To be clear, the opening to this film is a mixed bag: a parade of naked girls in a locker room, a somewhat voyeuristic shower scene, horrific bullying, our protagonist starting her period, a gym teacher slapping her...It’s a lot to take in and doesn’t necessarily feel pure of intention. And with no context, it’s easy to misunderstand Carrie (Sissy Spacek) at this early point in the story. Why did she have such an intense reaction to her period? It’s a sharp reminder of that latent, adolescent impulse to label someone “weird.” And as the film goes on, this impulse is checked as Carrie’s deeply repressive, sheltered background comes to light.
Carrie is rejected by the outside world, as well as her own mother, who repeatedly unloads her personal trauma onto her, shames her body, and abuses her in the name of religious morality. Aside from her gym teacher, Carrie has no one to help her understand the validity of her feelings or the anguish she experiences daily. As the idea that she is fundamentally unacceptable is reinforced, her distance from other people grows, as does her consuming, violent distress. And with no outlet for this trauma, her mind creates one.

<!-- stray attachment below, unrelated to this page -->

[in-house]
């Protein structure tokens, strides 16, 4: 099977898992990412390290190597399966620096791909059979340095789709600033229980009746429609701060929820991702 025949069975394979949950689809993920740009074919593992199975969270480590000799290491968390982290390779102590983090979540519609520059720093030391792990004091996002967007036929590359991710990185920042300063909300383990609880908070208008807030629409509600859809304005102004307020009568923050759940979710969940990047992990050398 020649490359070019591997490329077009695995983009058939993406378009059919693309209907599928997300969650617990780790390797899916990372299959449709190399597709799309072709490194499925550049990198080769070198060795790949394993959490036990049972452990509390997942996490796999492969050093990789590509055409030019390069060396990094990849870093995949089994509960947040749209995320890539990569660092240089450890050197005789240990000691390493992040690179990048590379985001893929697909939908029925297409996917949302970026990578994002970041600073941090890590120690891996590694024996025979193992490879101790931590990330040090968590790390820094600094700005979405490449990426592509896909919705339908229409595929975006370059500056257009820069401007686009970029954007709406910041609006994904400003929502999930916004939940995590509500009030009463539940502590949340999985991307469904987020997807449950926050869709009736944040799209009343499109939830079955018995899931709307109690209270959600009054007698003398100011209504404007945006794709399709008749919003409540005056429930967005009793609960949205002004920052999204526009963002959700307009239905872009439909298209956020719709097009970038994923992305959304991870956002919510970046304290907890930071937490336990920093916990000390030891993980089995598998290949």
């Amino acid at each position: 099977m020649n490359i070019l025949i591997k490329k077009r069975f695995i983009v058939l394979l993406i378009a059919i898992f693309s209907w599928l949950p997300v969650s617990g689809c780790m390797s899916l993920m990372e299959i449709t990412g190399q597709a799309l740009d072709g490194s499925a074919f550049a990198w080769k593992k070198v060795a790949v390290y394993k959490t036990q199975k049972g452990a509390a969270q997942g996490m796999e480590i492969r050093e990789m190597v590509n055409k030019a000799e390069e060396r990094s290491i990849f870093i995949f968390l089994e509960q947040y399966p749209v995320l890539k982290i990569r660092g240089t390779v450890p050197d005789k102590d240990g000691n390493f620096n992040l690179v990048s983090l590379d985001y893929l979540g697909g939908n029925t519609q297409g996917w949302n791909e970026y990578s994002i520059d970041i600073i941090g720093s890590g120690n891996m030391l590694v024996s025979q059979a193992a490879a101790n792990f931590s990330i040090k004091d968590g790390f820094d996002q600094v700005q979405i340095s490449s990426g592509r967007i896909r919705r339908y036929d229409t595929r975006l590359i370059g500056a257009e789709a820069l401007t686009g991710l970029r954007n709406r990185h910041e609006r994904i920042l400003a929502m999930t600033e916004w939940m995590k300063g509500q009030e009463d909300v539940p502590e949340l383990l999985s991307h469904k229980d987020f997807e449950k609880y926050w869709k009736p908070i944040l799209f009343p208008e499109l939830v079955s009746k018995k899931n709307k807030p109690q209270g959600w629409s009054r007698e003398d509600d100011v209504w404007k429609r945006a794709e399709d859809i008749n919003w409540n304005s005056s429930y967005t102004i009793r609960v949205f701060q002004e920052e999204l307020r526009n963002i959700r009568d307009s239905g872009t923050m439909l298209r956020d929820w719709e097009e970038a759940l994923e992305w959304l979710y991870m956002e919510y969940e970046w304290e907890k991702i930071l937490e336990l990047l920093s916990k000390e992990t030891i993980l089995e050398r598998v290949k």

Of course, this list would be incomplete without one of A24’s most iconic works: Ari Aster’s Midsommar. A (terrifying) beacon of the daylight horror genre, this film follows its protagonist, Dani (Florence Pugh) as she attempts to cope with the trauma of losing her family. Adrift after their nightmarish deaths, she is left with her less-than-compassionate boyfriend as her remaining source of familiarity. As he grows increasingly impatient with their relationship, she clings closer and closer to him, going so far as to accompany him on a boys’ trip to Sweden.
The fundamental issue for our protagonist here isn’t her loss; it’s her sense of being lost. The trauma of her family’s death lurks throughout the film, even visually, as she hallucinates their presence in the midst of the midsommar festivities. But the darker shadow being cast is her increasing feeling of not belonging–of being unacceptable. Her feelings, which are understandably extreme, are not validated by the one person that should be providing that reassurance, and she has lost the people who likely would provide that support.
As her boyfriend becomes visibly more unsympathetic and appears to stray, she sinks deeper and deeper into the rituals of the festival, the only source of communion available to her.